Demand for outdoor sports gear waning after pandemic boom
Friday, July 8, 2022
by: CBC

Section: Member News

Canoes wait to be rented at Expéditions Wakefield in Chelsea, Que. While demand for new paddle sport equipment has declined, the market for rentals remains strong. (Alexander Behne/CBC)

After an abrupt spike in demand for outdoor recreation equipment during the COVID-19 pandemic, sporting goods stores in Ottawa and the Outaouais say business is gradually returning to pre-pandemic levels.

Businesses selling equipment including bicycles, kayaks, canoes, golf clubs, and even home fitness gear such as dumbbells and barbell plates, saw unprecedented demand during the early phase of the pandemic.

That demand, combined with supply chain problems, meant that many items were out of stock for months.

"It got very busy very quickly," said Bill Burton, who works at Ottawa Valley Canoe & Kayak. "Demand skyrocketed."

Bill Burton at Ottawa Valley Canoe & Kayak says demand 'skyrocketed' at the start of the pandemic as families struggled to find activities amid lockdowns. (Alexander Behne/CBC)


Because travel was complicated and often onerous during the pandemic, and with summer camps and other activities for children and youth in perpetual limbo, families flush with unspent vacation money turned to the great outdoors, Burton said.

Demand declines as restrictions lifted

This year, however, the buying frenzy for outdoor sporting goods is subsiding.

"It's like the Gold Rush," he explained. "The Gold Rush was great, but it calmed down."

Vicki Schouten was worried about the future of her business at the start of the pandemic, but instead found herself 'sold out of just about everything.' (Alexander Behne/CBC)


Vicki Schouten, owner of Expéditions Wakefield, nestled on the bank of the Gatineau River, is having a similar experience with her business.

She initially feared having difficulty staying afloat as businesses were ordered closed in an attempt to curtail the spread of COVID-19.

Instead, she saw an unexpected spike in business.

"We went from being very nervous about the future to trying to manage people's expectations," she said. "The first summer [of the pandemic] we essentially sold out of just about everything."

Supply shortages persist

Schouten added that while demand remains strong for paddle board, canoe and kayak rentals, sales of those items have begun to slow down.

"A year ago, you couldn't buy a canoe, or kayak or paddle board," she said. "Now there are some available."

Bicycles and bike parts are a different story, and Schouten said she expects the shortages will persist for at least another year.

It's the same situation just to the south in Chelsea, Que.

Tim van Dyke, director of alpine ski racing at Kunstadt Sports, said the local chain's Chelsea location saw demand go "through the roof" as early pandemic lockdowns left people with few options for leisure aside from exploring the great outdoors.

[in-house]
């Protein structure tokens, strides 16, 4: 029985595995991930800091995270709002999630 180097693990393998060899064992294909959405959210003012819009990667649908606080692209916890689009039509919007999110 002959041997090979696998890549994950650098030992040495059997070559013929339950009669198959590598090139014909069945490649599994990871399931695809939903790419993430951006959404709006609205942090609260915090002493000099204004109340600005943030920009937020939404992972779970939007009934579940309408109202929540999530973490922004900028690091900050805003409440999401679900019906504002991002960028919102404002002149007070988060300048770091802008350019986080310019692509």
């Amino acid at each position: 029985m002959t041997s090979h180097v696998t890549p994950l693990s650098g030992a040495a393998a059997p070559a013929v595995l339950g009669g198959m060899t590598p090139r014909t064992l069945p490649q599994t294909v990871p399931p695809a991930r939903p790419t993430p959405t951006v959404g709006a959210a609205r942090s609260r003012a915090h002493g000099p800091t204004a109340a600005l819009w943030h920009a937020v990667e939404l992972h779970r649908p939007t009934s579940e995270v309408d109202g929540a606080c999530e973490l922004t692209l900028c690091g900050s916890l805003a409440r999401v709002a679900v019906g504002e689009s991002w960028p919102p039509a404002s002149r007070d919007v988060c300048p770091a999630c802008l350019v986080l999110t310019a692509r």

Now things have hit "a plateau," van Dyke said.

Tim van Dyke of Kunstadt Sports says lingering supply issues leave his business 'at the mercy of the global supply chain.' (Alexander Behne/CBC)

He points out that poor weather in the region to kick off the summer has been a contributing factor. There have been few good days for cycling, the most popular activity in the region during the summer months.

Difficulty getting inventory has forced van Dyke to plan much further ahead than before.

"We're forecasting two years out to secure those inventories," he said. "[It's] a huge challenge."

To compensate for the supply shortage, van Dyke said the Chelsea location has increased its focus on servicing bicycles.

Technician Austin Upper works on a bicycle at Kunstadt Sports in Chelsea, Que. The store has increased its focus on service and repairs as supply of new bikes has yet to return to pre-pandemic levels. (Alexander Behne/CBC)

Interest in group activities rebounding

While demand for new equipment may have diminished, interest in exploring the great outdoors is holding steady, and the desire for group activities is increasing.

Rob Burnfield, president of the Ottawa Outdoor Club, says memberships are returning to pre-pandemic numbers as people once again feel comfortable participating in group activities. (Alexander Behne/CBC)

The Ottawa Outdoor Club organizes a variety of activities for its members including canoeing, cycling, skating on the Rideau Canal and even urban walks.

Rob Burnfield, the club's president, said he would expect roughly 200 members in an average year. That number dropped to roughly 100 during the pandemic, he added, but is now bouncing back.

"Our numbers have definitely climbed back up," he said. "We have people who are young, people who are old…. People just seem to really enjoy it." 

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